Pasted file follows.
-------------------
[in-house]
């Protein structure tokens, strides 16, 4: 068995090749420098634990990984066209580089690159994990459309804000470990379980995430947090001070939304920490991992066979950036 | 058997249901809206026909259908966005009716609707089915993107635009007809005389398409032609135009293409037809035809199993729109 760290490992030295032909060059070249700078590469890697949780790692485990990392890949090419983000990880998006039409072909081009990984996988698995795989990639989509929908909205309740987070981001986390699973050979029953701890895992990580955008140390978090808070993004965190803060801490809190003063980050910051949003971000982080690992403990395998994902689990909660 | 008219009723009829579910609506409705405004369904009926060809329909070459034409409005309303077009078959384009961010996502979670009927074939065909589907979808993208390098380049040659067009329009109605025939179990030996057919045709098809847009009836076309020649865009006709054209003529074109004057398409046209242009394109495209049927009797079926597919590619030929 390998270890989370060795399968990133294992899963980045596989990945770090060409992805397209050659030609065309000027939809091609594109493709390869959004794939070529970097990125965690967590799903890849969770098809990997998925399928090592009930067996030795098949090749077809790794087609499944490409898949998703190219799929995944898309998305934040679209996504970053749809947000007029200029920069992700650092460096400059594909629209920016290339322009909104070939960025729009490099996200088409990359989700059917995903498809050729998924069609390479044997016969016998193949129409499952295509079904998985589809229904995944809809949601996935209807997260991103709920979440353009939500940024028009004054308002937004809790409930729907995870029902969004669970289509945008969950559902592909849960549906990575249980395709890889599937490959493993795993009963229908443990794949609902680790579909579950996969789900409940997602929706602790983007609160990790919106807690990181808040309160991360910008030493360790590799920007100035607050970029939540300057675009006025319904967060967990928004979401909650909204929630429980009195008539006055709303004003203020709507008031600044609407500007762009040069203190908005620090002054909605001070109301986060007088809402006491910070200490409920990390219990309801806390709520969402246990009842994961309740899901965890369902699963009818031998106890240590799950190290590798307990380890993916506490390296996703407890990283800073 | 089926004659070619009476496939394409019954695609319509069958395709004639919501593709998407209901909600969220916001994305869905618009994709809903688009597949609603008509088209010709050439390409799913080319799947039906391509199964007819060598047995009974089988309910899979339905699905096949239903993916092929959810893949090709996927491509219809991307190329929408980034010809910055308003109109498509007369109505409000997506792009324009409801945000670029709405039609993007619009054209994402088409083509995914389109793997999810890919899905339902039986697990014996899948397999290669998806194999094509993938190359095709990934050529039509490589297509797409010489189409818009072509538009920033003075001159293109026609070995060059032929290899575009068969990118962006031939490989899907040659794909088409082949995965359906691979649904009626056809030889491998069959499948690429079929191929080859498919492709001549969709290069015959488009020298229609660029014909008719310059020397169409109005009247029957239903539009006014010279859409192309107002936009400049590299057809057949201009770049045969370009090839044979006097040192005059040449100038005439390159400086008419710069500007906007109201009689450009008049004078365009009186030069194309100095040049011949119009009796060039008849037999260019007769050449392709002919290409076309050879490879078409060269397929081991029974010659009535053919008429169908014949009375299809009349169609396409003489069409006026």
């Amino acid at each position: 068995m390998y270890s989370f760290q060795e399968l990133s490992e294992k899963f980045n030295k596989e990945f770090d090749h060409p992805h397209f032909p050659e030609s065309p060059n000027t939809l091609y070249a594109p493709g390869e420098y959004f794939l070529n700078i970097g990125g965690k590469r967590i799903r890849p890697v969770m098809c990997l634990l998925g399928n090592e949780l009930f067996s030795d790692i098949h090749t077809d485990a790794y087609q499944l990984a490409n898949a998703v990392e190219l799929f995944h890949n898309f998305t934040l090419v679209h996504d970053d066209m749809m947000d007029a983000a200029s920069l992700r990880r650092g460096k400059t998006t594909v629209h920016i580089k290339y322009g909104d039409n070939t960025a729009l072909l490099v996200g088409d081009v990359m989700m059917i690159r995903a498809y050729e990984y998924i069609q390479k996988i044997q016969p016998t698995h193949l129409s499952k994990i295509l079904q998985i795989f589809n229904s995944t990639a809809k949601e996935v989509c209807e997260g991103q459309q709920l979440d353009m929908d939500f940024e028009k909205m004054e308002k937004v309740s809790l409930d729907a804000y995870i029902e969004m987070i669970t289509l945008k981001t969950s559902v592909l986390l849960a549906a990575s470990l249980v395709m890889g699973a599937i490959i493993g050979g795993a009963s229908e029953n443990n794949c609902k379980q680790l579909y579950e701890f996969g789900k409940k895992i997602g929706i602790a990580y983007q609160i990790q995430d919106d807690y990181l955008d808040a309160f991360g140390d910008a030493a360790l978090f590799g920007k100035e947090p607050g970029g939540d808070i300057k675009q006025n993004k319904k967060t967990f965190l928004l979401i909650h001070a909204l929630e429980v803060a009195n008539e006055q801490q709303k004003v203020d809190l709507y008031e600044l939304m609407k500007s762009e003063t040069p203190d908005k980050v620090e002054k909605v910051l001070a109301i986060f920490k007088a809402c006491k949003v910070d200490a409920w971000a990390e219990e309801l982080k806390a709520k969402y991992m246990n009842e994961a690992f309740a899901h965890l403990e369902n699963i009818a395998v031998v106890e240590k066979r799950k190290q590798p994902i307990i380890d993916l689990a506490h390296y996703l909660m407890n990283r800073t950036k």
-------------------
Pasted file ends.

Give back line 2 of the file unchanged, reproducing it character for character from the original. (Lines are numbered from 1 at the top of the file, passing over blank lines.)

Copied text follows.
């Protein structure tokens, strides 16, 4: 068995090749420098634990990984066209580089690159994990459309804000470990379980995430947090001070939304920490991992066979950036 | 058997249901809206026909259908966005009716609707089915993107635009007809005389398409032609135009293409037809035809199993729109 760290490992030295032909060059070249700078590469890697949780790692485990990392890949090419983000990880998006039409072909081009990984996988698995795989990639989509929908909205309740987070981001986390699973050979029953701890895992990580955008140390978090808070993004965190803060801490809190003063980050910051949003971000982080690992403990395998994902689990909660 | 008219009723009829579910609506409705405004369904009926060809329909070459034409409005309303077009078959384009961010996502979670009927074939065909589907979808993208390098380049040659067009329009109605025939179990030996057919045709098809847009009836076309020649865009006709054209003529074109004057398409046209242009394109495209049927009797079926597919590619030929 390998270890989370060795399968990133294992899963980045596989990945770090060409992805397209050659030609065309000027939809091609594109493709390869959004794939070529970097990125965690967590799903890849969770098809990997998925399928090592009930067996030795098949090749077809790794087609499944490409898949998703190219799929995944898309998305934040679209996504970053749809947000007029200029920069992700650092460096400059594909629209920016290339322009909104070939960025729009490099996200088409990359989700059917995903498809050729998924069609390479044997016969016998193949129409499952295509079904998985589809229904995944809809949601996935209807997260991103709920979440353009939500940024028009004054308002937004809790409930729907995870029902969004669970289509945008969950559902592909849960549906990575249980395709890889599937490959493993795993009963229908443990794949609902680790579909579950996969789900409940997602929706602790983007609160990790919106807690990181808040309160991360910008030493360790590799920007100035607050970029939540300057675009006025319904967060967990928004979401909650909204929630429980009195008539006055709303004003203020709507008031600044609407500007762009040069203190908005620090002054909605001070109301986060007088809402006491910070200490409920990390219990309801806390709520969402246990009842994961309740899901965890369902699963009818031998106890240590799950190290590798307990380890993916506490390296996703407890990283800073 | 089926004659070619009476496939394409019954695609319509069958395709004639919501593709998407209901909600969220916001994305869905618009994709809903688009597949609603008509088209010709050439390409799913080319799947039906391509199964007819060598047995009974089988309910899979339905699905096949239903993916092929959810893949090709996927491509219809991307190329929408980034010809910055308003109109498509007369109505409000997506792009324009409801945000670029709405039609993007619009054209994402088409083509995914389109793997999810890919899905339902039986697990014996899948397999290669998806194999094509993938190359095709990934050529039509490589297509797409010489189409818009072509538009920033003075001159293109026609070995060059032929290899575009068969990118962006031939490989899907040659794909088409082949995965359906691979649904009626056809030889491998069959499948690429079929191929080859498919492709001549969709290069015959488009020298229609660029014909008719310059020397169409109005009247029957239903539009006014010279859409192309107002936009400049590299057809057949201009770049045969370009090839044979006097040192005059040449100038005439390159400086008419710069500007906007109201009689450009008049004078365009009186030069194309100095040049011949119009009796060039008849037999260019007769050449392709002919290409076309050879490879078409060269397929081991029974010659009535053919008429169908014949009375299809009349169609396409003489069409006026």